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Reducing and Clearing Your Consumer Credit
Is it clear what you're doing by organizing the debts this way? You'll be paying the maximum possible amount on the card with the highest interest rate first. This card is the one that is costing you the most in needless interest expense each month so you'll be reducing credit card debt every single month. Of course, you shouldn't feel fully satisfied until all of your credit cards have been paid off and cleared, but it makes sense to start with the one that is hurting you the most.
Follow the plan you've just created until your first card is fully paid off. Then have a mini-celebration by ceremonially cutting that one into tiny pieces and cancelling the account. Then renew the plan, moving the second credit card to the top of the list. Continue the process for as long as it takes to clear the list altogether. This is absolutely the best way to pay off credit card debt faster if you are not eligible for a new 0% interest deal.
Now for some great news!
Credit: MorguefileAs you work your way down the list of cards, you'll begin gaining momentum. The debts will clear at a faster and faster rate. You'll have the amount you were spending on cleared credit cards to add to the next card on the list, so the figure you allocate will be larger, thus clearing the debt faster. Also, the interest rates on later cards is lower (if you've followed the three steps above), so more of the money is actually clearing real spending as opposed to interest. In short, the longer you commit to the plan, the easier it is to maintain and the quicker the progress will be. But, as I warned at the beginning of the article, it is essential not to add any more debt during this period and to cut up the credit cards as soon as they are paid off. Remove the temptation!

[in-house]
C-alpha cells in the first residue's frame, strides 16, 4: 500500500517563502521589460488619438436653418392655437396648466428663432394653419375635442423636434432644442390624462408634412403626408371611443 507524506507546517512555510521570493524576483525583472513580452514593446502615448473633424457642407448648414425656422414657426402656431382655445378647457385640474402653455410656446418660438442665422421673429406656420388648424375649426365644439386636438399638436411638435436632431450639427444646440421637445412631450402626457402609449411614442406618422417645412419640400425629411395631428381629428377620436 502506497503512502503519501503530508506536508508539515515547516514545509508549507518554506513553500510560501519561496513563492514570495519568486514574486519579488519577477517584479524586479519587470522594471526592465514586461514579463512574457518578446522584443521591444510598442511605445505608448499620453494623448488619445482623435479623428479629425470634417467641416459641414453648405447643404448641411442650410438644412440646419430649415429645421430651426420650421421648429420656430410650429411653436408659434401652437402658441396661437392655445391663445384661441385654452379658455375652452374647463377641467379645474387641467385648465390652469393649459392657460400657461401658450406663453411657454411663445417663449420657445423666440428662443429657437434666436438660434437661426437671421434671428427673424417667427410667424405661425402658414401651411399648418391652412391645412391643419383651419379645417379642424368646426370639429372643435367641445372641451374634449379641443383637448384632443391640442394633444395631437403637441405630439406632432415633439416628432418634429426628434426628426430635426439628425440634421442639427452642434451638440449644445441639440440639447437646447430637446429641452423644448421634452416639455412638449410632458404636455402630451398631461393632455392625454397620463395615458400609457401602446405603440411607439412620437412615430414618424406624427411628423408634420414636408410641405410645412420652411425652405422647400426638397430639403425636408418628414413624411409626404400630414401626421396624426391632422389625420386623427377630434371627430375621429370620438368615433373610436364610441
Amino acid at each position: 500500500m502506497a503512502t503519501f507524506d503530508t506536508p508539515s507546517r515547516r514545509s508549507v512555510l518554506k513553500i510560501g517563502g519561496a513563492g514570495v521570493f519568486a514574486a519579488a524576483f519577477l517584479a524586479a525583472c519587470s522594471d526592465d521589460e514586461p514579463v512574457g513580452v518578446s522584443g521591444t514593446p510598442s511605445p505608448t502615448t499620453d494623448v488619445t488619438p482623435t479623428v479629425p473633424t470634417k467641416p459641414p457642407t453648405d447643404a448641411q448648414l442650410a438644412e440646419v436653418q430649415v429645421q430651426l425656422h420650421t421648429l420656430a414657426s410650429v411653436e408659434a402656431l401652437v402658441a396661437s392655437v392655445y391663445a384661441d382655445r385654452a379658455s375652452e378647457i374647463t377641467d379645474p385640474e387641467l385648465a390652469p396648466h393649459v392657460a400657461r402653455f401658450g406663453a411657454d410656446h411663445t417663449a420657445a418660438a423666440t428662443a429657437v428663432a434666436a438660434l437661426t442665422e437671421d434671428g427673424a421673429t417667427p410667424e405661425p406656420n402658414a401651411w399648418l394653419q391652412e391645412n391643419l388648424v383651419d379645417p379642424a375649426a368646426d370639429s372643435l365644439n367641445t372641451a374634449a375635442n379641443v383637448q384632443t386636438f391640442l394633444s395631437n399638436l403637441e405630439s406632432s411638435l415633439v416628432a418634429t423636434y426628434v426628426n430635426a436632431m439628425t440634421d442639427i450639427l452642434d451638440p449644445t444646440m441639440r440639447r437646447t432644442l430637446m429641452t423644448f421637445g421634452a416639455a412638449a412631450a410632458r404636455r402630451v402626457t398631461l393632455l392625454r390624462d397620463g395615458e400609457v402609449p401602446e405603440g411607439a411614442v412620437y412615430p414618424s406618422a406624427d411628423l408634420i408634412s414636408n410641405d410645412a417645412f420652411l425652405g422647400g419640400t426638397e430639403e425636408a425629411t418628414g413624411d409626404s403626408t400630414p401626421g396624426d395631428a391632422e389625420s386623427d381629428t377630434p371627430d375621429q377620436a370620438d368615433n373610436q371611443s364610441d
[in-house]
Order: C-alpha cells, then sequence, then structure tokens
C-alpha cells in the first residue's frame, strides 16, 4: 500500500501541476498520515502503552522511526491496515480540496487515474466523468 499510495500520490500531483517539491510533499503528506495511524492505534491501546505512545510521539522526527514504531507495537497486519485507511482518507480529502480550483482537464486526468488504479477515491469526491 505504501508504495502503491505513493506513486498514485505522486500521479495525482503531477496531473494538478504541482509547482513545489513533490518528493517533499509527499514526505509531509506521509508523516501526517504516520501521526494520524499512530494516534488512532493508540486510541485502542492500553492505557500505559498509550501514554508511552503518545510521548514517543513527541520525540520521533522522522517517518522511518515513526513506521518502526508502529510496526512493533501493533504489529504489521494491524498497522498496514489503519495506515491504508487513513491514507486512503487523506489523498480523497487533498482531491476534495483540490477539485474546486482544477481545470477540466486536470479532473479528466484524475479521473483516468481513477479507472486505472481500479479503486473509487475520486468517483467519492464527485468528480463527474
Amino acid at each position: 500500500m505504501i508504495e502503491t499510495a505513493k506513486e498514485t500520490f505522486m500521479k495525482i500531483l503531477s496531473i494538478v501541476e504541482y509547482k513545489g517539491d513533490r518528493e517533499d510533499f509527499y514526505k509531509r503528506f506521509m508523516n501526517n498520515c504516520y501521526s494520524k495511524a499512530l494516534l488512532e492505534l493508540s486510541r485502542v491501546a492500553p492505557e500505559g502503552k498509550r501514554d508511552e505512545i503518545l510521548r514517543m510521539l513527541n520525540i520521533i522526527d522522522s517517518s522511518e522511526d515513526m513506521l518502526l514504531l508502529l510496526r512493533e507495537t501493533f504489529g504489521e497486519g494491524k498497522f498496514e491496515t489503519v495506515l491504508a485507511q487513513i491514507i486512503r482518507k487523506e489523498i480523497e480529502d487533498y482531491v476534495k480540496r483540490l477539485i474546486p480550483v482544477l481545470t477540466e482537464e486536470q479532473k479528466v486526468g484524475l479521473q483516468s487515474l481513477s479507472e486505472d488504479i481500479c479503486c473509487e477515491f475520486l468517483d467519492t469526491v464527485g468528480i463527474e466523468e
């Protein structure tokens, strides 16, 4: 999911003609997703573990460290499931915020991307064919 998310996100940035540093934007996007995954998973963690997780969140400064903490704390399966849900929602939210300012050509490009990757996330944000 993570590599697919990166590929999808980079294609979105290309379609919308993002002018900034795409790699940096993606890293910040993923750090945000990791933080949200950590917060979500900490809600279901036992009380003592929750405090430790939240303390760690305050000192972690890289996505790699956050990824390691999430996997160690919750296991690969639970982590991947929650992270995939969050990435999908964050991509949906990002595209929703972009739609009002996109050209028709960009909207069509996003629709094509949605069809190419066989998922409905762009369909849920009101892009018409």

It's easy to get yourself into financial difficulties and it can prove difficult to pay off your credit card debt . The slippery slope of borrowing what you can't afford to pay from various creditors and banks is subtle and ripe for self-denial. Organization, logic and discipline are key. Think of it as a game, in which debt is your competitor and you have no choice but to be victorious! Good luck.
Check out some of these other articles by Johnny Hansen: